Master hot dog purveyor passes down trade secrets

As part of the Folklife Apprenticeship Program, Joey Mirabile (right) taught apprentice Logan Caine most of what he knows about life in the hot dog business. Photo by Pat Jarrett/Virginia Folklife Program As part of the Folklife Apprenticeship Program, Joey Mirabile (right) taught apprentice Logan Caine most of what he knows about life in the hot dog business. Photo by Pat Jarrett/Virginia Folklife Program

Joey Mirabile has been around hot dogs his entire life. His father, Tony, served them at Bacali’s Hot Dogs in Norfolk during World War II and even fed celebrities like Frank Sinatra and Sammy Davis Jr. when they were in town to perform. Tony and his wife, Geri, opened Tony’s Hot Dogs in Norfolk in 1962 and later added a second shop in Virginia Beach. Joey Mirabile now has his own shop in Richmond’s West End, where hot dogs can be topped with mustard, onions and chili—no ketchup or chips—just as Tony made ’em, secret family chili recipe and all.

As part of the Virginia Foundation for the Humanities Virginia Folklife Apprenticeship Program that matches master artists with apprentices who want to learn a specific trade or craft, Mirabile, as a master hot dog purveyor, taught apprentice Logan Caine much of what he knows (but probably not that chili recipe).

Here are three things Mirabile has learned from life in the hot dog biz:

1. He’s in the people business—the delicious hot dogs are just a bonus.

2. A Chicago doctor once wrote about Joey’s Hot Dogs in a health article. “As I recall, he said tasting something he remembers from his childhood woke up memory sensors from long ago. In an older person, that can have a health effect of making one feel young again,” Mirabile says.

3. Nobody makes a better hot dog. “Our slogan is, ‘They Don’t Make ’Em Any Better,” Mirabile says. “One bite and we will make a believer out of you.”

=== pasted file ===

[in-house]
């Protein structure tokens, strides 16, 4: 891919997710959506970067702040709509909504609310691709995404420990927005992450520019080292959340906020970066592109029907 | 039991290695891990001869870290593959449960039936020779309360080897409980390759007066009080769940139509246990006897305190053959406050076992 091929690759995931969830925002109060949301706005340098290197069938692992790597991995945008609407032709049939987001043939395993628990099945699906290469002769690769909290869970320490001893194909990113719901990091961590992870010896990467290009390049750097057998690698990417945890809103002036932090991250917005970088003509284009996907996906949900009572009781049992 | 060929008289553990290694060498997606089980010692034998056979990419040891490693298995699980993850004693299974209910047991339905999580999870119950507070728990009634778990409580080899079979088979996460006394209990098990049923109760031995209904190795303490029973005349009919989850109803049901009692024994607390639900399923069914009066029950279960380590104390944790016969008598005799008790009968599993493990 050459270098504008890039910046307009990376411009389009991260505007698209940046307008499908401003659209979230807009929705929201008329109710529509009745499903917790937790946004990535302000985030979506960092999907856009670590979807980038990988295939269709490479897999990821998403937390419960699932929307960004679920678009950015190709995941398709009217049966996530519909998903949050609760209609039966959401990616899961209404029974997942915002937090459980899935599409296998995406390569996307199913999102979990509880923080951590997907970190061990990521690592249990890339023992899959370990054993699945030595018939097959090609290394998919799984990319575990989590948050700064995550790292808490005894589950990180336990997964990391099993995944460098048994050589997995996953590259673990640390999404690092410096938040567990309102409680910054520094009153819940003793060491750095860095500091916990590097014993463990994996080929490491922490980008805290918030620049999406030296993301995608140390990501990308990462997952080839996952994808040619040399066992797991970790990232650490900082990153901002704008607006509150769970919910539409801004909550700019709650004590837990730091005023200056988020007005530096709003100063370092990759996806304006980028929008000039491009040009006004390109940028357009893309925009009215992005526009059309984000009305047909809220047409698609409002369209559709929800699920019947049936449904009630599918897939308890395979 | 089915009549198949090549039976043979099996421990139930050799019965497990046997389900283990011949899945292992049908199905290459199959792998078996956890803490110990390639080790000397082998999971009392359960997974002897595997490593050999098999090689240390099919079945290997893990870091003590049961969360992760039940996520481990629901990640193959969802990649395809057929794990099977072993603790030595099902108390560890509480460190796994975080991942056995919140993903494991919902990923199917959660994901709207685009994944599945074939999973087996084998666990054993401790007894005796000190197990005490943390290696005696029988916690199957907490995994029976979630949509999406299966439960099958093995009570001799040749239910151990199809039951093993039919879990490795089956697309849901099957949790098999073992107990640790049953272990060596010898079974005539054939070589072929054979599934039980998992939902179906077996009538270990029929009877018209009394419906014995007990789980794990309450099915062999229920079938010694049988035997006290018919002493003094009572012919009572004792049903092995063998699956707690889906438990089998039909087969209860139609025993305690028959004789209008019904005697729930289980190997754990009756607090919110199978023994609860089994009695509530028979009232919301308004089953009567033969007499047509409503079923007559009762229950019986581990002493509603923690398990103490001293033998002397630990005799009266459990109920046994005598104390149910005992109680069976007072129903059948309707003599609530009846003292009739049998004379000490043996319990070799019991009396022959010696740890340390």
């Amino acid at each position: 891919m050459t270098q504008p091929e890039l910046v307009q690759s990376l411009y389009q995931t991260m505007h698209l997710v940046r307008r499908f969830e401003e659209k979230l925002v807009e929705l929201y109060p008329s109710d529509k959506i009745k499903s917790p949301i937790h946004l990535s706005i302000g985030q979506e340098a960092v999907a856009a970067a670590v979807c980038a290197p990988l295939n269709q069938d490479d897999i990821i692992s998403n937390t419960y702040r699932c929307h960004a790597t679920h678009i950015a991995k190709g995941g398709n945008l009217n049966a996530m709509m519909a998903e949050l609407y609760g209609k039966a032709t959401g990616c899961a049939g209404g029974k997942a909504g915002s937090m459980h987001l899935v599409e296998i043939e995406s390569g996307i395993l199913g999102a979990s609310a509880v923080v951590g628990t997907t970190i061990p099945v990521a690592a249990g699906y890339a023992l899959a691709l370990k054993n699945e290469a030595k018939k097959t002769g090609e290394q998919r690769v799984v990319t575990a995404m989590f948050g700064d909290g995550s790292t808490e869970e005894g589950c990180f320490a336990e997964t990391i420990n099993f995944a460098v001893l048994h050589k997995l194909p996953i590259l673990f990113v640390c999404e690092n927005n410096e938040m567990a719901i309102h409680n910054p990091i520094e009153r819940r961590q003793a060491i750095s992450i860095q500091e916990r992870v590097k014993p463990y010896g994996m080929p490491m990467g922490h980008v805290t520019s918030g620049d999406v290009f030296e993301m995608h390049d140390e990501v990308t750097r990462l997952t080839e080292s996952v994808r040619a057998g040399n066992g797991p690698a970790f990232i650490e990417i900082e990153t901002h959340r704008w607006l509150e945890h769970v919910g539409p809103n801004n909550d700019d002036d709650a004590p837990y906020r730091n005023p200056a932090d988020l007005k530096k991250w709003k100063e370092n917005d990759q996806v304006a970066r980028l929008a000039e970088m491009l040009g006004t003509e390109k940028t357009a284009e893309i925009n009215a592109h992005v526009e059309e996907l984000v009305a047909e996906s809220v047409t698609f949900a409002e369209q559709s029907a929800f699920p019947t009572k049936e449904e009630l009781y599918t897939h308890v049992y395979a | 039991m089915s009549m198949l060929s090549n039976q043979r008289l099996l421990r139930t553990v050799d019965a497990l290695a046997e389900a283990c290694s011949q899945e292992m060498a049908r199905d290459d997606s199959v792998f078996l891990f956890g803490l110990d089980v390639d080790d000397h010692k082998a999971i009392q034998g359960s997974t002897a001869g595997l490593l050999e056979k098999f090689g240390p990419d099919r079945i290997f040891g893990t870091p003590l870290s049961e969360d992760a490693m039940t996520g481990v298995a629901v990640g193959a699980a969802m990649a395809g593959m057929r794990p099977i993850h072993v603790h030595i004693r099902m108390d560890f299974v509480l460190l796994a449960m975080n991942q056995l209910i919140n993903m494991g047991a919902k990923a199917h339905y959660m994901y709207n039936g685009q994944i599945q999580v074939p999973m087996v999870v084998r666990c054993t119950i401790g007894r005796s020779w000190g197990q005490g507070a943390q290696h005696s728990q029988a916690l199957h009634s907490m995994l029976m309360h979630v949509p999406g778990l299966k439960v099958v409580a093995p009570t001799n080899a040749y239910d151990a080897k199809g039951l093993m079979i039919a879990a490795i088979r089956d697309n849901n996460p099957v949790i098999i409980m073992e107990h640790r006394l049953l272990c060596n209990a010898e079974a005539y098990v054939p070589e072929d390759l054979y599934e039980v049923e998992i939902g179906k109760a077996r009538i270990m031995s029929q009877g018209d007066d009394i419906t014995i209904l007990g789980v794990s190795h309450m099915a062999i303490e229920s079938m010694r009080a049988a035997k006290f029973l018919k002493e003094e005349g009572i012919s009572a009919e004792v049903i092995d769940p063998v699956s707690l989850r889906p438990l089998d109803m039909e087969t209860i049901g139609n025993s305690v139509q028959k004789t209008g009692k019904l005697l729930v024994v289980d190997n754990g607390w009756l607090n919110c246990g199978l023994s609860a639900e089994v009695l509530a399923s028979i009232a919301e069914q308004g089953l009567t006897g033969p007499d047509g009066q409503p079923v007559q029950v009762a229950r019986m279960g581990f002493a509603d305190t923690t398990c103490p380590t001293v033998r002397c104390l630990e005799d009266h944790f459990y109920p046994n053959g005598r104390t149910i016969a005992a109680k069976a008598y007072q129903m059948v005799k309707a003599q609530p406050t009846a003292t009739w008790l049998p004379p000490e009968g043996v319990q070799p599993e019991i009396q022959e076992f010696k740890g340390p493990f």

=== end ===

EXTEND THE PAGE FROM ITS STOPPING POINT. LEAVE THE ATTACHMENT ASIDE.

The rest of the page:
See if Mirabile and Caine can make a believer out of you—and try some Brunswick stew, Liberian cuisine, fried apple pies and Virginia oysters while you’re at it—at the Virginia Folklife Apprenticeship showcase May 7 at James Monroe’s Highland.

Flaming Wok extinguished

Chinese food, sushi and hibachi spot Flaming Wok & Teppan Yaki on Seminole Trail will close its doors on May 31. An employee confirmed the closing over the phone and said the restaurant will not relocate.

Juicy location

Two weeks ago, we reported that the Juice Laundry would open a location on the Corner this summer, and now we know where, exactly, thirsty coeds will get their juice fix: 1411 University Ave., the former location of the Natty Beau clothing store, between Qdoba and The White Spot. The new location will function as a grab-n-go juice and nuts milk bar and express smoothie location, says owner and founder Mike Keenan. The full Juice Laundry menu will be available on the Corner, but all juicing will be done at the Preston Avenue location.

Minus nine

Eleven Months, the spot for restaurant-bar pop-ups that replaced Yearbook Taco on the Downtown Mall earlier this year, has closed. The restaurant wrapped its first theme—“Sorry It’s Over”—after just two months. In the coming weeks, owner Hamooda Shami will focus on opening Eleven Months’ Richmond location (featuring a “Best Friends Forever” theme).

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